Olympic Opening Ceremony. British and proud of it… but not English

I’ve just seen a comment on Twitter that sent my Scottish/British blood pressure sky-high. Italian journalist Gianni Riotta, commenting on the opening ceremony, said that it illustrated “straordinaria sicurezza identita’ inglese”: essentially, the English people’s extraordinary sense of, and confidence in, their national identity, to the extent of being able to laugh at themselves. Mr. Riotta wondered if the Italians or French could do the same (can you, French and Italian readers?)

I watched the ceremony from start to finish. It did indeed underscore and reinforce my sense of national identity. Which is not English.

The ceremony was wonderfully inclusive. It included performers, athletes and volunteers from all over the United Kingdom. It included children’s choirs filmed in the stadium and in beautiful settings in Northern Ireland, Scotland and Wales. Here they are, courtesy of the BBC.

It included Emeli Sandé, a Scottish singer with a Zambian father and an English mother. And it included the Scottish Sir Chris Hoy, for Pete’s sake, carrying the flag for (please take note, Mr. Riotta) the Great Britain and Northern Ireland Olympic Team.

Just to keep some balance here, I got equally riled by Alec Salmond’s coining of the ridiculou “Scolympians”, for Scottish Olympians. Are the Welsh Team-GB members to be dubbed “Wolympians”?

Disclosure: some of my best friends are English.

By Marian Dougan

Published by Marian Dougan

Marian is a translator and editor (specialising in web content) currently based in Glasgow, Scotland. Marian previously lived in Italy for over 20 years, working as a language teacher, translator and policy analyst with the British Embassy in Rome. A qualified member of the Institute of Translation and Interpreting (ITI) and its Italian-language and ITI Scotnet networks, she is currently Scotnet's Convenor and Deputy Webmaster. From 2003 to 2006 Marian taught translation skills at the Italian Department of Glasgow University and now gives Master Classes as part of the new Masters in Translation Studies course. She also conducts web-writing and usability workshops to help people improve their websites and communicate more effectively with their readers, users and customers. In September 2014 Marian obtained User Experience Certification, with specialisation in Web Design, from the Nielsen Norman Group. She loves language, especially English, and is convinced that learning languages opens up people’s minds and horizons (and increases their brainpower!). To share her enthusiasm, she advises schools and educational authorities on language skills and enterprise. She gives talks to pupils on how to combine language studies with other subjects and so enhance their potential and increase their career options. Marian is an active member of organisations such as: Scottish Council Development and Industry (SCDI); Association of Scottish Businesswomen; Dunbartonshire Chamber of Commerce and the Italian Chamber of Commerce in Scotland. She also loves architecture, design, fashion (British Vogue!), cities and chocolate. She’s a great fan of Twitter and you can also find her on Linkedin.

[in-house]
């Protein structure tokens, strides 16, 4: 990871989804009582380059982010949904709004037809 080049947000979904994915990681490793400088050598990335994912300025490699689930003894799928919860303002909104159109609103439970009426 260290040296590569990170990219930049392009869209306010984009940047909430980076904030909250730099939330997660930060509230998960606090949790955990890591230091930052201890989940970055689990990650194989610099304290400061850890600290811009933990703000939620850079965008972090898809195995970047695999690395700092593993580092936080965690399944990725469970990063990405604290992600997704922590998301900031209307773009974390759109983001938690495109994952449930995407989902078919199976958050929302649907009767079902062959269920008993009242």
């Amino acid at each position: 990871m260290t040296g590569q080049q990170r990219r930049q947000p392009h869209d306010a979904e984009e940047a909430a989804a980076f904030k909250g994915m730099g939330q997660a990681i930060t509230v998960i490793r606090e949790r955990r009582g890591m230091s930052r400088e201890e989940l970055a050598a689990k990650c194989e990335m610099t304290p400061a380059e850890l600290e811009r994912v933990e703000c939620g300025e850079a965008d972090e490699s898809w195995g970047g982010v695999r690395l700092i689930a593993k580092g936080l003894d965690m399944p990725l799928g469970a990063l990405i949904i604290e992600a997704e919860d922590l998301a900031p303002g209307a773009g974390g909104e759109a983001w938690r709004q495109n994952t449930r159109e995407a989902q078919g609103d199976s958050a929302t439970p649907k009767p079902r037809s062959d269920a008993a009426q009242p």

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  1. Unfortunately, this is a very old habit: although the adjective “britannico” does exist in the Italian vocabulary, we are more likely to refer to anyone who comes from Britain as “inglese” (unless we know for sure that they are “scozzese” or “gallese”). In colloquial situations, Britain is often referred to as “l’Inghilterra”, rather than “la Gran Bretagna” and this must come from a time when England’s might and power would overshadow Scotland and Wales. As for the United Kingdom, I would imagine that only a very tiny minority of Italians would use the expression “il Regno Unito”, so somebody who comes from Northern Ireland would forever be excluded from the picture. I know that it is not just an Italian thing, as the French and Spaniards often do the same. It is not malicious, so the blogger should take it as nothing more than a linguistic curiosity.

  2. Haha, I hear you Marian. Unfortunately, I’d say if you dig in other continental media news, you’ll find similar ignorance… :-/
    I don’t like the Olympics because of the nationalist pride they convey (even more than Football, I feel). The Olympics were revived at the time when nationalisms were in full bloom. Britain might still be “great” in the imagination of British people, but France, Italy and Germany have had their bad share of nationalism. In our times of crisis, these same bad nationalisms seem to come back big time (just look at the last elections in France) and I fear national sport’s pride might just not help.
    I only have one identity : I’m European. I would have loved to see Greece beat Germany in the football European cup though 🙂

  3. I second Max G. We do the same in German. Besides that, in Pakistan, where I live, every foreigner with a fair complexion is referred to as “angraiz” (English) …

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